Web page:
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  • Writer's pictureCatherine Flutsch

Jack and the Beanstalk: The Oxford Playhouse


Review: The Oxford Playhouse's pantomime Jack and the Beanstalk, written by Jack Counsel, and directed by Toby Hulse. From 24 Nov - 7 Jan2024. Tickets from £10. Book here.

[Disclosure: Our reviewer received free tickets, free drinks, and a free programme for the purposes of this review.]

Every year, the Oxford Playhouse invests a huge amount of talent, energy, and creativity into its pantomime, and this year’s show is no exception.

In the OP’s version of Jack and the Beanstalk, a series of mysterious robberies rock Jack’s community. For reasons I didn’t really follow, the giant is suspected as the culprit. Jill, Jack’s love interest, becomes an amateur detective to try and track down all the missing stuff. Unbeknownst to Jack and his friends – but known to the audience – the robber is not the giant, but the giant’s younger brother, Hendrix the Horrible; a kind of Ozzy Osbourne/Alice Cooper wannabe.

While no-one expects meticulous plotting in a panto – I did think that this year’s offering was particularly bonkers. Quite a few inexplicably random things happen – for example – in the middle of the show – two blue glitter onesie clad people come out and do a slightly bewildering serious contemporary dance duet. Pretty to look at, but mystifying.

Image of Harry Jack and Mared Lewis, taken from the programme.

Later in the performance, one of the dancers takes centre stage for a singing solo. She sings beautifully, but again, I didn’t know who she was. It’s only later that she’s introduced as a named character (unless I missed it).

But this is the joy of panto – the more bonkers, bright and bedazzling the better!

A few things did give me pause. The giant, a George Bush senior look alike with the heart of David Attenborough – randomly spouts environmental slogans. He’s being serious. So when he tells us to look after the planet, the gravity of this message feels like a disconnect with all the random wackiness that’s going on.

Similarly, the characters of Jack and Jill are played pretty straight, but Jack’s sister, Susan, is played as a cross between Charlie Chaplin, and Laurel and Hardy. The actor has Charlie Chaplin’s walk down pat. But I did wonder why the only character (other than the giant) who cares about social issues (slogan t-shirt and badges) – is also the only one of the young people who are portrayed with the exaggerated physical humour of a classic slap-stick character. Are we laughing with her, or at her ridiculousness.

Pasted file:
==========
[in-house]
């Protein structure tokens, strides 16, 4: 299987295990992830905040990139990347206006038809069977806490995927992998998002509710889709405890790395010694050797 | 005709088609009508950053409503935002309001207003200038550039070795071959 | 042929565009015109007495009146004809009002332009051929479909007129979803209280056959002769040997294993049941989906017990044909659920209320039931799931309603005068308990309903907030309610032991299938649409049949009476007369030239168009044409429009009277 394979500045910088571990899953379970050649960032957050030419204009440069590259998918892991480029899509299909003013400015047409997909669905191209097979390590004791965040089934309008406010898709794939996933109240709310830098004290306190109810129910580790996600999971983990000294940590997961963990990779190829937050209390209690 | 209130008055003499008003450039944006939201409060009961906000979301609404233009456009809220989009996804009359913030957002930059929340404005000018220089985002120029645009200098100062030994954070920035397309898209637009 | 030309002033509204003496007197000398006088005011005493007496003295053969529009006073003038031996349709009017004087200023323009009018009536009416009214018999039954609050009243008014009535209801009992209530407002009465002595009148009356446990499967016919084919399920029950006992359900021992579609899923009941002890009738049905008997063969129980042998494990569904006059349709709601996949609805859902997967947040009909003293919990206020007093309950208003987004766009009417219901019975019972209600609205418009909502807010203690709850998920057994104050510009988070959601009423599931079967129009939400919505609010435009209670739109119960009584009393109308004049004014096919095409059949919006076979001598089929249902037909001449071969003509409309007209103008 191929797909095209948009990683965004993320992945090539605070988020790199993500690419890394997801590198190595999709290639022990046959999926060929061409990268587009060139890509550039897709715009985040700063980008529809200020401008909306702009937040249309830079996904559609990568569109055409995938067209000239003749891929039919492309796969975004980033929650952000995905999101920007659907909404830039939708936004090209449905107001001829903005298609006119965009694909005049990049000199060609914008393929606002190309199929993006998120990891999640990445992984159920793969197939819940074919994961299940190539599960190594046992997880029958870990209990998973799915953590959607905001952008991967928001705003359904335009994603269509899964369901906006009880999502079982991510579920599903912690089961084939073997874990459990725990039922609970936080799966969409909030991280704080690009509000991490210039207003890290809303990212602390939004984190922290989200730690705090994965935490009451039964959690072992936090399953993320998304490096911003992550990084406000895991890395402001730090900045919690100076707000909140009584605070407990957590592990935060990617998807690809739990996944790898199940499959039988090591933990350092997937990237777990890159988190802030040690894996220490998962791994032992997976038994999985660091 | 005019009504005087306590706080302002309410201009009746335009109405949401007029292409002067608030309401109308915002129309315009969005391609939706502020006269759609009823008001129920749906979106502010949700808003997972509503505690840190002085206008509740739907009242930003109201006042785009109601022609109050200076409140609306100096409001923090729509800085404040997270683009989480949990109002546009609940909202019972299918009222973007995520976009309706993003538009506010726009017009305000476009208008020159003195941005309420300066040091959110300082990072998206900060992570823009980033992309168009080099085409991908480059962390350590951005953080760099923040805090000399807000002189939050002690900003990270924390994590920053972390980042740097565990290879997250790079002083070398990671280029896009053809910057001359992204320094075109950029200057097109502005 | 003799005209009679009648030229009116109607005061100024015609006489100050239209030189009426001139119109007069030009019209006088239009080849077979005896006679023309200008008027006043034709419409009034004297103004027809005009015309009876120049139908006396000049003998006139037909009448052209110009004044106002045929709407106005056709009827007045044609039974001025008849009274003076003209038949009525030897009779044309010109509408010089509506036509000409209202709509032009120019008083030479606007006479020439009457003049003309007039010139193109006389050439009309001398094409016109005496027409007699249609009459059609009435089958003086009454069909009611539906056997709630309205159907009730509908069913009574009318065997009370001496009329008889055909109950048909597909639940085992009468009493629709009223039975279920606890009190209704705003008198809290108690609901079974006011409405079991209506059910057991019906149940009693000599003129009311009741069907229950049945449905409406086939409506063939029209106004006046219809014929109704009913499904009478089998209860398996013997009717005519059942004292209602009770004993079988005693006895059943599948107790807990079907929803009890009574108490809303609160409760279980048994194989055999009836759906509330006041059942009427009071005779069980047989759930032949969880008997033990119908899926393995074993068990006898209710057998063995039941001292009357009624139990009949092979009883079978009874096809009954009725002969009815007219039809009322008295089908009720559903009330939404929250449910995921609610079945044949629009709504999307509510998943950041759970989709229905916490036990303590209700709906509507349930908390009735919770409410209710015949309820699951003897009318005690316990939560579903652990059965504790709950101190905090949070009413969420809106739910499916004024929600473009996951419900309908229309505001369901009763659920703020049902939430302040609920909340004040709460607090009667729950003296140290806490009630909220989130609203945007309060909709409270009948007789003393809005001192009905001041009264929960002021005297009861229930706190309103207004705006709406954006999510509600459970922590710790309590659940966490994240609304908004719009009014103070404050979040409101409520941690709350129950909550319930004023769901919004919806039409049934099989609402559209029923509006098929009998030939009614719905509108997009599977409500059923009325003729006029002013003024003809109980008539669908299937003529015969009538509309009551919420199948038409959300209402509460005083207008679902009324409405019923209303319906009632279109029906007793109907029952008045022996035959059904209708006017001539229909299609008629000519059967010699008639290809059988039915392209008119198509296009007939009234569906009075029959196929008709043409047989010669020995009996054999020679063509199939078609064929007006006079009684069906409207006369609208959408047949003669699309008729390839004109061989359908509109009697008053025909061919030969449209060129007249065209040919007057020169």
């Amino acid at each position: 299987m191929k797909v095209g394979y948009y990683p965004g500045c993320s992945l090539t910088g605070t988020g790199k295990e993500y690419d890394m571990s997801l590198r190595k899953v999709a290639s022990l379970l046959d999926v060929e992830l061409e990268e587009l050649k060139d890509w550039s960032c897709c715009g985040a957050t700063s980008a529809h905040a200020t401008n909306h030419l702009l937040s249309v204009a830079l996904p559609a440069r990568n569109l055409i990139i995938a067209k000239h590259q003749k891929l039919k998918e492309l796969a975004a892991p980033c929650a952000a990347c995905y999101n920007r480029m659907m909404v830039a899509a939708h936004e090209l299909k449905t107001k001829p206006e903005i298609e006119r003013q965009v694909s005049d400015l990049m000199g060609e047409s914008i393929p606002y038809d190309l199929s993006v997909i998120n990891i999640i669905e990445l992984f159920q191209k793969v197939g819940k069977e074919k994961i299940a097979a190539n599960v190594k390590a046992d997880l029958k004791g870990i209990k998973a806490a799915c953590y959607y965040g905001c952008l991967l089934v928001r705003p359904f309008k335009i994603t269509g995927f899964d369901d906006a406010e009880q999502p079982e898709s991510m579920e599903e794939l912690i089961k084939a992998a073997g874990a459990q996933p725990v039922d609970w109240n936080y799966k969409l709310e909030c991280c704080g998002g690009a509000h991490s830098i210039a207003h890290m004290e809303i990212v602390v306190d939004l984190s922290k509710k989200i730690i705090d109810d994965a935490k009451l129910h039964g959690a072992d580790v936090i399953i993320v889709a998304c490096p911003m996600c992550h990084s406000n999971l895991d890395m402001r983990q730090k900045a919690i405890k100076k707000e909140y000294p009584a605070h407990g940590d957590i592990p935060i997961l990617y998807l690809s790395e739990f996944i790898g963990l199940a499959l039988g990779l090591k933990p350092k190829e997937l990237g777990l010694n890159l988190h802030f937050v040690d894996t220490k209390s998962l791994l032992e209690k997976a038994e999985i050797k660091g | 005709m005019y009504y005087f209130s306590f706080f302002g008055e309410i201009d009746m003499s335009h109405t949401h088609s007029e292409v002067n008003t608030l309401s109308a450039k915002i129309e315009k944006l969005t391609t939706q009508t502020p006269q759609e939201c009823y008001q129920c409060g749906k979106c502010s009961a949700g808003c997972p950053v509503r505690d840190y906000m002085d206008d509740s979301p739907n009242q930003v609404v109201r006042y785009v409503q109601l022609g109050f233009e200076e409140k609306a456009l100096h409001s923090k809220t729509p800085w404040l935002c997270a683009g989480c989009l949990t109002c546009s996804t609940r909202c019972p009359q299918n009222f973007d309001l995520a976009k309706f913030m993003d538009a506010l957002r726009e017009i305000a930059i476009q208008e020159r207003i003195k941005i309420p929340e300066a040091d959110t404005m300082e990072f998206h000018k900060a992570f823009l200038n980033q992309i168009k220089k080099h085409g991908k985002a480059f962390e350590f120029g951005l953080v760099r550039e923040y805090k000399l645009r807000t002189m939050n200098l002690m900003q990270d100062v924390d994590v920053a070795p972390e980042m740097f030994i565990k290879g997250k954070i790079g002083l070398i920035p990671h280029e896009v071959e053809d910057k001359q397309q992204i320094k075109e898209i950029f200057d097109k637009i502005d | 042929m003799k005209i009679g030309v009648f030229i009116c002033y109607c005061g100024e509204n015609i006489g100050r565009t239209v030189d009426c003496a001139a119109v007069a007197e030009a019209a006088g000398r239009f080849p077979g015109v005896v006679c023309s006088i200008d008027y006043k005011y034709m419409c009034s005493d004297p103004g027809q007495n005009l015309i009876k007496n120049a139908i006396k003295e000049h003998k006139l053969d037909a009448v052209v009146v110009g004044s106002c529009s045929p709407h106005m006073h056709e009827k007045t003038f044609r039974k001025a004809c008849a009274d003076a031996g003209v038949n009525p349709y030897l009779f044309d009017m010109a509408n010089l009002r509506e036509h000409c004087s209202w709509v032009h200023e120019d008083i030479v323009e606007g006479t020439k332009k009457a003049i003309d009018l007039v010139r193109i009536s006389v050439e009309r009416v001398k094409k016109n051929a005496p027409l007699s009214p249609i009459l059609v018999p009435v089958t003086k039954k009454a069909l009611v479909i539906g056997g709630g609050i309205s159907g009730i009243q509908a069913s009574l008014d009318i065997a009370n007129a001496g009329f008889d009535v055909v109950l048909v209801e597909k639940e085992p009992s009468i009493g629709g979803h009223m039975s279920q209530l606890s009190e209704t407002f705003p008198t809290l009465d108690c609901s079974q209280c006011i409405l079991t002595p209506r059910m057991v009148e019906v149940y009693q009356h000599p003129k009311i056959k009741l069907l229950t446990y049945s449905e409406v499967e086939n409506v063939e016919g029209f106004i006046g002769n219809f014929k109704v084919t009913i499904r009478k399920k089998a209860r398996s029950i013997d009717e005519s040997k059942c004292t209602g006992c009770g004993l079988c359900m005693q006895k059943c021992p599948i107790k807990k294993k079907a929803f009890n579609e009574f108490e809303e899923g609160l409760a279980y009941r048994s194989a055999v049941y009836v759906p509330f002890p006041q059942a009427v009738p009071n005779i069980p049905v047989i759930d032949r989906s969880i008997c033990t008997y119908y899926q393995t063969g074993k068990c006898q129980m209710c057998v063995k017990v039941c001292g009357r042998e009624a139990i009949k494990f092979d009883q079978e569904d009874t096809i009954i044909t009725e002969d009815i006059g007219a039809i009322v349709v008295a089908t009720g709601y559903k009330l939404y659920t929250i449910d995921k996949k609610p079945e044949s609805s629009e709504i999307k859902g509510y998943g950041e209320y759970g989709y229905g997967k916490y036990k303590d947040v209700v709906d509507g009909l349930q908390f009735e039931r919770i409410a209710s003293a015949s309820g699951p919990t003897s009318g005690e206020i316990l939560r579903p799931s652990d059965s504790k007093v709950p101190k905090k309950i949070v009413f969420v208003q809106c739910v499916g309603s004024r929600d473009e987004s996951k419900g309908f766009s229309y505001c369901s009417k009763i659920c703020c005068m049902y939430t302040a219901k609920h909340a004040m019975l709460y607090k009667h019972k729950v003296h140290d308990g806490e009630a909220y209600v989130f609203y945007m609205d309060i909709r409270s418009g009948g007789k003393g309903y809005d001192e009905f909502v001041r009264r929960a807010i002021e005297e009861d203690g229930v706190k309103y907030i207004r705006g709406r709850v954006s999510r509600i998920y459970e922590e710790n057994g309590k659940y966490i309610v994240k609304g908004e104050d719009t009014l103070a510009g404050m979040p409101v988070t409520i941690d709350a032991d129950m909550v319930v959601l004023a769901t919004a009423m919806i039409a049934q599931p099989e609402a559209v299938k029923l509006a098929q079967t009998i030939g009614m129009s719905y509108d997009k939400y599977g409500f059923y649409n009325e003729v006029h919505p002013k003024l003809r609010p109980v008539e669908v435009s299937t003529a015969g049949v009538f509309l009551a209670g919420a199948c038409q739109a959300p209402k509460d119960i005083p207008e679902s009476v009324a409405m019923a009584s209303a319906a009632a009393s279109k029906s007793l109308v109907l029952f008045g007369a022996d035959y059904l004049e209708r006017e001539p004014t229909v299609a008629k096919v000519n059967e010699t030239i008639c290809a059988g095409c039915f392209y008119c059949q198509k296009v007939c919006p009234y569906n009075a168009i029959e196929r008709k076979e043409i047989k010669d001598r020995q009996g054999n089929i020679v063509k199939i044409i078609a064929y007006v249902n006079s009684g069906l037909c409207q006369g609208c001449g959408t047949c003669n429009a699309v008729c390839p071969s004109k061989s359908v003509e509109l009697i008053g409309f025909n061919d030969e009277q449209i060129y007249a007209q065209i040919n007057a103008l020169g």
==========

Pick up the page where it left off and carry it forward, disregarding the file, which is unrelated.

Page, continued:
Heather Porte as Susan, Jack's sister.

In the end, it’s not that deep.

One character who is beautifully and unambiguously classic panto was the Widow Twanky character – Dame Mary in this iteration, played by the brilliant and reliable Alasdair Buchan. Buchan is an extraordinarily versatile talent, and his over the top and gleeful performance really carried the show.

Alasdair Buchan as Dame Mary

Another fabulous performance that got better as the show went on was Robin Hemmings, who played the baddie Hendrix the Horrible. Hemming’s performance was entertaining to watch, genuinely hilarious, and his improvised asides to the audience, particularly the overexcited little ones, were wonderful. As always with the OP panto, the music was absolutely extraordinary; the live band was first rate and pulled the entire show together.

Robin Hemmings as Hendrix the Horrible and Max Guest as Jack.

I attended the opening night, so I suspect that some of the glitches in the production will be ironed out quickly – particularly the volume balance between Jack and Jill during their duets.

Madison Swan as Fairy Foxglove

I also hope that the OP buys more sweeties to throw into the audience. It felt a little like the cost of living crisis had arrived at panto with a paucity of sweets thrown, as compared with last year – leaving a lot of little ones a bit disappointed. Similarly, I hope that the birthday shout outs are moved to the start of the show instead of the end – to rev the audience up and so that those mentioned will be able to feel special and excited for the whole show.

Dumile Sibanda as Jill, with the young ensemble cast.

This year’s OP panto is full of colour and great music, and is a reliable and fun night out for the whole family.


If you enjoyed reading about this panto, you might enjoy reading our other panto posts, which you can find here.

All photos provided to me by the Oxford Playhouse and taken by Geraint Lewis. Feature illustration by Korky Paul for the Oxford Playhouse.


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